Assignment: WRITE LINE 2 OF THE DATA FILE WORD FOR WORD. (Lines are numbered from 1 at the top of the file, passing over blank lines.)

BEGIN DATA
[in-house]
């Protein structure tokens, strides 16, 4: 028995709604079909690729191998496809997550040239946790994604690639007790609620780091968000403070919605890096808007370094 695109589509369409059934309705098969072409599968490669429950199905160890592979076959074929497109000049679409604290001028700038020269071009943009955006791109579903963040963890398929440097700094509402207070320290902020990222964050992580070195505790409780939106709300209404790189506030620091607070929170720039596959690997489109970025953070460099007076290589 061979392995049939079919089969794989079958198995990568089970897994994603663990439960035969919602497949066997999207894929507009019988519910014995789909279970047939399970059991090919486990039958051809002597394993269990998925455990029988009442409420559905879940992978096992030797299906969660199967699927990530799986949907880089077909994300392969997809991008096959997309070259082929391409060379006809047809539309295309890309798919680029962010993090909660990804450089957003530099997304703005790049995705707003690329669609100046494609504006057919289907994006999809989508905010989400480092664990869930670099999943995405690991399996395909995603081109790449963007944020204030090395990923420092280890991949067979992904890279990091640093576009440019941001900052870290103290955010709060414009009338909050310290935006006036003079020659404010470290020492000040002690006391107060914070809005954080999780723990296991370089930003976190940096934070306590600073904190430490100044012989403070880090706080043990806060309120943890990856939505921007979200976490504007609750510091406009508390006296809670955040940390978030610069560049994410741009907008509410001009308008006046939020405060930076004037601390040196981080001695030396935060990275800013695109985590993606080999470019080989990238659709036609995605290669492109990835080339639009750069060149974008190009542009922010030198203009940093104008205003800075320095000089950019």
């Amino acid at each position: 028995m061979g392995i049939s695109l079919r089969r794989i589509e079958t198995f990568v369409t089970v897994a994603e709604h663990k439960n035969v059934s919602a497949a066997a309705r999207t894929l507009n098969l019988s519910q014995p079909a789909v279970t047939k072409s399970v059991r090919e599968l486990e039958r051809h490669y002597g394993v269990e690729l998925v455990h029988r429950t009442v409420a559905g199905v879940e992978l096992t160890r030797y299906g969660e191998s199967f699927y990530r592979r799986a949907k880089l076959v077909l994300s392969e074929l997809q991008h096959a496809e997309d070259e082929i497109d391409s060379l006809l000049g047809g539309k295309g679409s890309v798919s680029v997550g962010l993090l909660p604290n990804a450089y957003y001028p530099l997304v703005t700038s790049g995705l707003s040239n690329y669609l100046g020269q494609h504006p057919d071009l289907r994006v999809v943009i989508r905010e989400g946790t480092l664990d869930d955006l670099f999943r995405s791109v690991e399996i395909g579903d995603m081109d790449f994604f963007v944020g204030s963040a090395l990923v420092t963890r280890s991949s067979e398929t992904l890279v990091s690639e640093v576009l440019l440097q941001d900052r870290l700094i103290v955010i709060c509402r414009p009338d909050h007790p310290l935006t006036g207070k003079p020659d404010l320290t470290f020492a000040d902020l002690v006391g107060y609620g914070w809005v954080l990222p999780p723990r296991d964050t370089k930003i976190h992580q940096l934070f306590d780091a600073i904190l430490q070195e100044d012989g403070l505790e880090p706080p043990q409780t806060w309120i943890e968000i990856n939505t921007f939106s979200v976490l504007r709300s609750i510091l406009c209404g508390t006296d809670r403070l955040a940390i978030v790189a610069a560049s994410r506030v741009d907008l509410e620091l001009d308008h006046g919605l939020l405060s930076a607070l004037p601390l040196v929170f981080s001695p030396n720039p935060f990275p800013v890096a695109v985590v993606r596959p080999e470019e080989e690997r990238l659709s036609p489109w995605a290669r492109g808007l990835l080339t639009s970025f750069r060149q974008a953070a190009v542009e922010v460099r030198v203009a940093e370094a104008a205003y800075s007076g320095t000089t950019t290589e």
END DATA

């Protein structure tokens, strides 16, 4: 028995709604079909690729191998496809997550040239946790994604690639007790609620780091968000403070919605890096808007370094 695109589509369409059934309705098969072409599968490669429950199905160890592979076959074929497109000049679409604290001028700038020269071009943009955006791109579903963040963890398929440097700094509402207070320290902020990222964050992580070195505790409780939106709300209404790189506030620091607070929170720039596959690997489109970025953070460099007076290589 061979392995049939079919089969794989079958198995990568089970897994994603663990439960035969919602497949066997999207894929507009019988519910014995789909279970047939399970059991090919486990039958051809002597394993269990998925455990029988009442409420559905879940992978096992030797299906969660199967699927990530799986949907880089077909994300392969997809991008096959997309070259082929391409060379006809047809539309295309890309798919680029962010993090909660990804450089957003530099997304703005790049995705707003690329669609100046494609504006057919289907994006999809989508905010989400480092664990869930670099999943995405690991399996395909995603081109790449963007944020204030090395990923420092280890991949067979992904890279990091640093576009440019941001900052870290103290955010709060414009009338909050310290935006006036003079020659404010470290020492000040002690006391107060914070809005954080999780723990296991370089930003976190940096934070306590600073904190430490100044012989403070880090706080043990806060309120943890990856939505921007979200976490504007609750510091406009508390006296809670955040940390978030610069560049994410741009907008509410001009308008006046939020405060930076004037601390040196981080001695030396935060990275800013695109985590993606080999470019080989990238659709036609995605290669492109990835080339639009750069060149974008190009542009922010030198203009940093104008205003800075320095000089950019």